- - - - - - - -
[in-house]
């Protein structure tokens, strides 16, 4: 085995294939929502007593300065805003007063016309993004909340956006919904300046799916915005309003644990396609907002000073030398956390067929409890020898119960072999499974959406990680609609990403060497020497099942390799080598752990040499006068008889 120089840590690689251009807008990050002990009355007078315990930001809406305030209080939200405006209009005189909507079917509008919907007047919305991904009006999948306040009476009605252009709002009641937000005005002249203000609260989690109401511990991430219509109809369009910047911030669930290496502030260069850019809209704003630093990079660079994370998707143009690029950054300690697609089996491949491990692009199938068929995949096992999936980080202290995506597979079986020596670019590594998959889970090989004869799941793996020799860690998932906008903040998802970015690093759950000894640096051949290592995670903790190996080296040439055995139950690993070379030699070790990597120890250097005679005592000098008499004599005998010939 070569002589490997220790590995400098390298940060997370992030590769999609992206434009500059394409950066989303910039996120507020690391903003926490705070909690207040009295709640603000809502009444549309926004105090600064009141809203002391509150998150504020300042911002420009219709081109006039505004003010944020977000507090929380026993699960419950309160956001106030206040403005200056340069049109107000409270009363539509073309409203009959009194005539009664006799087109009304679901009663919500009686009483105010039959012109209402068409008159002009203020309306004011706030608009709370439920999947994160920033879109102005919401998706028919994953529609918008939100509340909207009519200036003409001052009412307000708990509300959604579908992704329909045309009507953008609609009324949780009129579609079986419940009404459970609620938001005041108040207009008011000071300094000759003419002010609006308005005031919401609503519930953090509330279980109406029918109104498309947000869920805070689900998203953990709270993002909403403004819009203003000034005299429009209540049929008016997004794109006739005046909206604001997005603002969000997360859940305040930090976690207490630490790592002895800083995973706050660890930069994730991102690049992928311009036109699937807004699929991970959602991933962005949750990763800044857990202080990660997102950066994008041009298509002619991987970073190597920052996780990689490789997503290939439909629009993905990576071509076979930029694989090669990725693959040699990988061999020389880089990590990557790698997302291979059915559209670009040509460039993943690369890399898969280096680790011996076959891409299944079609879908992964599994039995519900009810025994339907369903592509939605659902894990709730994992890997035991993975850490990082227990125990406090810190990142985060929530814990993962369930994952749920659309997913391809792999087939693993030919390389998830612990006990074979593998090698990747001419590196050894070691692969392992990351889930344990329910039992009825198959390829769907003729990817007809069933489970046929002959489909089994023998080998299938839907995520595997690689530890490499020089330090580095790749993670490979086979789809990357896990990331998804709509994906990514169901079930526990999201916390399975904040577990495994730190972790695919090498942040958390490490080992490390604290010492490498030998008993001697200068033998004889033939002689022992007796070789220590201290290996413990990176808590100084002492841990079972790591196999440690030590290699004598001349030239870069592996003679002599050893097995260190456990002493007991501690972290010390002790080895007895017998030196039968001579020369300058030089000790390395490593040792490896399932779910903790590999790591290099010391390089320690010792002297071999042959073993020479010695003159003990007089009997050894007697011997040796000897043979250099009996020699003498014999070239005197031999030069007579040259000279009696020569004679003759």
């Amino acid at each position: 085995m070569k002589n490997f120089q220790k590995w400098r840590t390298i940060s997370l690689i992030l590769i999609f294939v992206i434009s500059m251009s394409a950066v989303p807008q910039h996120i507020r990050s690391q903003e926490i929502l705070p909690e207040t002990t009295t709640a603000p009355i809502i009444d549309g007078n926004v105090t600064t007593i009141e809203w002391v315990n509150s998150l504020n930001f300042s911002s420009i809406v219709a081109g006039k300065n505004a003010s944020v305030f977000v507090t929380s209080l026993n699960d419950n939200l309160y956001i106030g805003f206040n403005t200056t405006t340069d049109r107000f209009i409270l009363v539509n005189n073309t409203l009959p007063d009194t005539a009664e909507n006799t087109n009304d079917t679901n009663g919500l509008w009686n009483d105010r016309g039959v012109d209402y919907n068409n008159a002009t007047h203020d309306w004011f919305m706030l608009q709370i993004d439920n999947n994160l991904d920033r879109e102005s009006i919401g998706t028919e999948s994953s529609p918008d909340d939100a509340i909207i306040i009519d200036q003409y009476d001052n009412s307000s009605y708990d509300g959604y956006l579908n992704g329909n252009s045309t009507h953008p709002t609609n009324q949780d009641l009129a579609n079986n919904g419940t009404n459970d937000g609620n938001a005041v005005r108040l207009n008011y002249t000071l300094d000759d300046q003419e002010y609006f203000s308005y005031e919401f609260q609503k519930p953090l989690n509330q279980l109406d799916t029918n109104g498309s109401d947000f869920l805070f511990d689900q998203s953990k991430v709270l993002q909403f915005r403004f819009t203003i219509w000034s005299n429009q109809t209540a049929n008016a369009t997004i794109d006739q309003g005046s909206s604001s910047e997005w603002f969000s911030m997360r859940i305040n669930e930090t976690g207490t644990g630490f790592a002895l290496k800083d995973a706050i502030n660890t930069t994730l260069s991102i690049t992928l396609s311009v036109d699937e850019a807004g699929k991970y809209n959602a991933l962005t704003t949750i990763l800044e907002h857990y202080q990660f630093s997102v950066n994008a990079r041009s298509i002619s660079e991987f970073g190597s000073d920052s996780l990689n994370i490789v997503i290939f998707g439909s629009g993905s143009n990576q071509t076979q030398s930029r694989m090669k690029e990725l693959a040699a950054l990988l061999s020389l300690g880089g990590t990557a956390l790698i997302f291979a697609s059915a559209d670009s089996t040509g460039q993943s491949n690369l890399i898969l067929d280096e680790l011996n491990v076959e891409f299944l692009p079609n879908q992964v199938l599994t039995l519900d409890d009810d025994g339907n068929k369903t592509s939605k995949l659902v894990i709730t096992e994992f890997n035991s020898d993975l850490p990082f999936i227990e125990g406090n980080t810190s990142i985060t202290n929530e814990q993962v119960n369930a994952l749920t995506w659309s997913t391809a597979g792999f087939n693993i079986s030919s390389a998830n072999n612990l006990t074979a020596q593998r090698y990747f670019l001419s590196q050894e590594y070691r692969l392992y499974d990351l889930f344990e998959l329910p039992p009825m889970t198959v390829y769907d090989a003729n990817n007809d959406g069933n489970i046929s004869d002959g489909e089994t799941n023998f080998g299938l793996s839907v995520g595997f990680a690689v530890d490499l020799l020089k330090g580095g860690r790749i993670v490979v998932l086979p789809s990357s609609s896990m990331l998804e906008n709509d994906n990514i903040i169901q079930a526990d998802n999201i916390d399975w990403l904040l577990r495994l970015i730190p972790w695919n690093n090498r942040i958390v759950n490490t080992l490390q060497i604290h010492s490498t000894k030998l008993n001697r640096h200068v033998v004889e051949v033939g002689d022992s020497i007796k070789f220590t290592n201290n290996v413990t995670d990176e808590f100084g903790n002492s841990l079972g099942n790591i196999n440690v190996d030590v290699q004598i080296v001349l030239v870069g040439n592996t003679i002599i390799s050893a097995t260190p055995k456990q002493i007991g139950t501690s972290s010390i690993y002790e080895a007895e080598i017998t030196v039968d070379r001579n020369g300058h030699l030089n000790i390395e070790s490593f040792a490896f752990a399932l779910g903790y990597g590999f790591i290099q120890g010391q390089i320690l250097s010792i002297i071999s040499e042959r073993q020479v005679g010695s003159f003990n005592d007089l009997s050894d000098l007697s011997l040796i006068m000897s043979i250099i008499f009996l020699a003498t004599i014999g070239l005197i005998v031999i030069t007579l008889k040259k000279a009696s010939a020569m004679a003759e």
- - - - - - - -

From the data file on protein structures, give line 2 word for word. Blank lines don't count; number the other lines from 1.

């Protein structure tokens, strides 16, 4: 085995294939929502007593300065805003007063016309993004909340956006919904300046799916915005309003644990396609907002000073030398956390067929409890020898119960072999499974959406990680609609990403060497020497099942390799080598752990040499006068008889 120089840590690689251009807008990050002990009355007078315990930001809406305030209080939200405006209009005189909507079917509008919907007047919305991904009006999948306040009476009605252009709002009641937000005005002249203000609260989690109401511990991430219509109809369009910047911030669930290496502030260069850019809209704003630093990079660079994370998707143009690029950054300690697609089996491949491990692009199938068929995949096992999936980080202290995506597979079986020596670019590594998959889970090989004869799941793996020799860690998932906008903040998802970015690093759950000894640096051949290592995670903790190996080296040439055995139950690993070379030699070790990597120890250097005679005592000098008499004599005998010939 070569002589490997220790590995400098390298940060997370992030590769999609992206434009500059394409950066989303910039996120507020690391903003926490705070909690207040009295709640603000809502009444549309926004105090600064009141809203002391509150998150504020300042911002420009219709081109006039505004003010944020977000507090929380026993699960419950309160956001106030206040403005200056340069049109107000409270009363539509073309409203009959009194005539009664006799087109009304679901009663919500009686009483105010039959012109209402068409008159002009203020309306004011706030608009709370439920999947994160920033879109102005919401998706028919994953529609918008939100509340909207009519200036003409001052009412307000708990509300959604579908992704329909045309009507953008609609009324949780009129579609079986419940009404459970609620938001005041108040207009008011000071300094000759003419002010609006308005005031919401609503519930953090509330279980109406029918109104498309947000869920805070689900998203953990709270993002909403403004819009203003000034005299429009209540049929008016997004794109006739005046909206604001997005603002969000997360859940305040930090976690207490630490790592002895800083995973706050660890930069994730991102690049992928311009036109699937807004699929991970959602991933962005949750990763800044857990202080990660997102950066994008041009298509002619991987970073190597920052996780990689490789997503290939439909629009993905990576071509076979930029694989090669990725693959040699990988061999020389880089990590990557790698997302291979059915559209670009040509460039993943690369890399898969280096680790011996076959891409299944079609879908992964599994039995519900009810025994339907369903592509939605659902894990709730994992890997035991993975850490990082227990125990406090810190990142985060929530814990993962369930994952749920659309997913391809792999087939693993030919390389998830612990006990074979593998090698990747001419590196050894070691692969392992990351889930344990329910039992009825198959390829769907003729990817007809069933489970046929002959489909089994023998080998299938839907995520595997690689530890490499020089330090580095790749993670490979086979789809990357896990990331998804709509994906990514169901079930526990999201916390399975904040577990495994730190972790695919090498942040958390490490080992490390604290010492490498030998008993001697200068033998004889033939002689022992007796070789220590201290290996413990990176808590100084002492841990079972790591196999440690030590290699004598001349030239870069592996003679002599050893097995260190456990002493007991501690972290010390002790080895007895017998030196039968001579020369300058030089000790390395490593040792490896399932779910903790590999790591290099010391390089320690010792002297071999042959073993020479010695003159003990007089009997050894007697011997040796000897043979250099009996020699003498014999070239005197031999030069007579040259000279009696020569004679003759």